There are limited data on the beneficial effects of antihyperglycemic drugs for nonalcoholic fatty liver disease (NAFLD) or nonalcoholic steatohepatitis (NASH). Most of the available evidence relates to the use of pioglitazone in these patients, which shows some efficacy in reducing liver disease progression and related outcomes, according to study results published in Diabetes & Metabolism.

Although many randomized controlled trials have explored the possible effect of antihyperglycemic drugs on NAFLD, the management of this liver disease is mainly based on lifestyle modifications, and there are no currently approved medications for this indication. In the current systematic review, the goal was to assess the efficacy and safety of different antihyperglycemic agents in NAFLD or NASH specifically.

After a systematic search in PubMed, ClinicalTrials.gov, and the Cochrane Database of Systematic Reviews from January 1990 to September 2019, the researchers identified 29 placebo-controlled or active-controlled randomized trials with a total of 2617 participants (45% with established type 2 diabetes) who received metformin (6 studies), glitazones (8 studies), glucagon-like peptide-1 receptor agonists (6 studies), dipeptidyl peptidase-4 inhibitors (4 studies), or sodium-glucose cotransporter 2 inhibitors (7 studies) to treat NAFLD.


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Metformin was investigated in 4 trials that included patients with biopsy-proven NAFLD and in 2 trials involving patients with imaging-defined NAFLD. The trials that focused on biopsy-proven NAFLD reported small beneficial effects on liver steatosis and inflammation, but no significant effects on liver fibrosis or NASH. The trials that included participants with imaging-defined NAFLD showed neutral effects on liver steatosis.

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Glitazones were investigated in 8 trials, including 6 studies of pioglitazone and 2 studies of rosiglitazone. All studies included participants with biopsy-proven NAFLD, with the exception of 1 study that included patients with imaging-defined NAFLD. Both pioglitazone and rosiglitazone significantly improved liver fat content and NASH. However, in most studies, there was no significant beneficial effect on liver fibrosis. Pioglitazone was also linked to greater weight gain than placebo or other reference treatment.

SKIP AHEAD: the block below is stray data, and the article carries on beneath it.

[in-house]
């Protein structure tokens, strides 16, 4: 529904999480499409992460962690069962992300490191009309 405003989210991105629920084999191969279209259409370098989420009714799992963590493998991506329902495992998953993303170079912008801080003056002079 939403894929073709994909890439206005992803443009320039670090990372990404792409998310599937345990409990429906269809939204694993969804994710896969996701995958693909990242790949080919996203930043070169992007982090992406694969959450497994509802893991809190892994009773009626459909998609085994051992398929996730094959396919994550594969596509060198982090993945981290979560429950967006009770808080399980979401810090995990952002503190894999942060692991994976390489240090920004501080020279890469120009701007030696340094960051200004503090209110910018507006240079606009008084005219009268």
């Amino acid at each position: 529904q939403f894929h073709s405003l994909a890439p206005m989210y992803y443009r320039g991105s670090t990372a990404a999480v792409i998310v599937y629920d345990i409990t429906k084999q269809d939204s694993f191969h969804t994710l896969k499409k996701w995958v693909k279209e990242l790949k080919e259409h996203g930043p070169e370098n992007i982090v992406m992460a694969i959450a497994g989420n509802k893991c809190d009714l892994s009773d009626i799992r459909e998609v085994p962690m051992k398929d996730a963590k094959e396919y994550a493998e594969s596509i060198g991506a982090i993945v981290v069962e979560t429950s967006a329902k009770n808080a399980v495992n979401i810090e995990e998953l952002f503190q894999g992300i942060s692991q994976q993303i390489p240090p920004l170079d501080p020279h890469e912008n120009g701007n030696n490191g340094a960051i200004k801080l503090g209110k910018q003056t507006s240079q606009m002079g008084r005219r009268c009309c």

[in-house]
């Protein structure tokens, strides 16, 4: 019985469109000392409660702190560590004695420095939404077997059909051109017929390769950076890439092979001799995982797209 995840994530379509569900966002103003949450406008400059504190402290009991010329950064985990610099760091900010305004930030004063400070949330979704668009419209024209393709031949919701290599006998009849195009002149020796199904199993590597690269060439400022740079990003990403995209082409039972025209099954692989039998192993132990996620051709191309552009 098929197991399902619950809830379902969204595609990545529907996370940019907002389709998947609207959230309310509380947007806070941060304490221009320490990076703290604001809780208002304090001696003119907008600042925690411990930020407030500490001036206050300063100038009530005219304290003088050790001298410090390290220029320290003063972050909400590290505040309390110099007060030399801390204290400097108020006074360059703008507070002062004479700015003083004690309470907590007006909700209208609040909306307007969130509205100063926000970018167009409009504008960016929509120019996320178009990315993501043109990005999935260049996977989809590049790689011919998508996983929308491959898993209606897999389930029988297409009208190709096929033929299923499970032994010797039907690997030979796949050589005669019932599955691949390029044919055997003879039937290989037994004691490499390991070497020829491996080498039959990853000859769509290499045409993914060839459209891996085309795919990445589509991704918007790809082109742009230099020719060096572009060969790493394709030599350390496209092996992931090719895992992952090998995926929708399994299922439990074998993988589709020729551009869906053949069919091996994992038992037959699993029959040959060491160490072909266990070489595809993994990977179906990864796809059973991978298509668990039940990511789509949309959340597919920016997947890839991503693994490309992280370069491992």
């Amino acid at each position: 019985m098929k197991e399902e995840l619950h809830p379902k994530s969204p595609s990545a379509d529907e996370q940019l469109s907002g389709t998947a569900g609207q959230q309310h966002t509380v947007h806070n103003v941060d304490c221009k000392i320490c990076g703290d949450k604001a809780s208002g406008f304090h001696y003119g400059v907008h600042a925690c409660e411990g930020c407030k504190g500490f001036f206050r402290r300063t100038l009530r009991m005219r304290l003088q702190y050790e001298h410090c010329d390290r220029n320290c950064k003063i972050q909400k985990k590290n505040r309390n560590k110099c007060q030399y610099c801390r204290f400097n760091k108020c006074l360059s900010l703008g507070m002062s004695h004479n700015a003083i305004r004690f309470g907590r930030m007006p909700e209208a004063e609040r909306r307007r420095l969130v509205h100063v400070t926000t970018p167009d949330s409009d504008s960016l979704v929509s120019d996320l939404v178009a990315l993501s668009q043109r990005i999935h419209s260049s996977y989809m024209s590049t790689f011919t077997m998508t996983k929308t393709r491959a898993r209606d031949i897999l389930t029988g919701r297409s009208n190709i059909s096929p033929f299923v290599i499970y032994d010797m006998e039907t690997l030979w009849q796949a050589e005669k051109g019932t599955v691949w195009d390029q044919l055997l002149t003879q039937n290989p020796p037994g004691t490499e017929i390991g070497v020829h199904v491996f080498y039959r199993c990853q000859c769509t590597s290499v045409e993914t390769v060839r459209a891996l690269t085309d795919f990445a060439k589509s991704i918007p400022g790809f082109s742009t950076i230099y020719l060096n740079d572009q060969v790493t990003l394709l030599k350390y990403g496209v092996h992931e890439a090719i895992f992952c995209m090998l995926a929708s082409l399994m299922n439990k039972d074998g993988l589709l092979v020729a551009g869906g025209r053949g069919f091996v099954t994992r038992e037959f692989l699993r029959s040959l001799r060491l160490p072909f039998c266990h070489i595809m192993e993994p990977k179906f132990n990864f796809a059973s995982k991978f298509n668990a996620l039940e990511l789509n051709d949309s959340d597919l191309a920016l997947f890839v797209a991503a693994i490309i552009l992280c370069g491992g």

Of the glucagon-like peptide-1 receptor agonists assessed in the included studies, liraglutide was found to improve liver fat, serum aminotransferase levels, and body weight. Data on liver fibrosis were limited to a single study, which found that liraglutide had no significant effect on liver fibrosis.

Although dipeptidyl peptidase-4 inhibitor vildagliptin had a marginal effect on liver fat, no data on liver histology were available, and therefore the researchers could not assess the effect of these agents on NASH.

Sodium-glucose cotransporter 2 inhibitors were assessed in 7 studies, all of which included participants with imaging-defined NAFLD. There were mixed reports on the effect of these medications on liver fat content.

Overall, the data show that antihyperglycemic agents may improve serum liver enzymes, but the effects on histologic features of NAFLD or NASH are limited. Pioglitazone use in patients with NASH was found to have beneficial effects on liver function, liver fat content, and NASH resolution in patients with and without type 2 diabetes. However, pioglitazone treatment was also associated with increased body weight and lower-limb edema, which may limit its use.

The researchers acknowledged several limitations of this systematic review, including the restriction to randomized controlled trials, lack of head-to-head trials, and variable mechanisms of actions of the different medications assessed.

Disclosure: One study author declared affiliations with the pharmaceutical industry. Please see the original reference for a full list of authors’ disclosures.

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Reference

Mantovani A, Byrne CD, Scorletti E, Mantzoros CS, Targher G. Efficacy and safety of anti-hyperglycaemic drugs in patients with non-alcoholic fatty liver disease with or without diabetes: an updated systematic review of randomized controlled trials [published online January 7, 2020]. Diabetes Metab. doi:10.1016/j.diabet.2019.12.007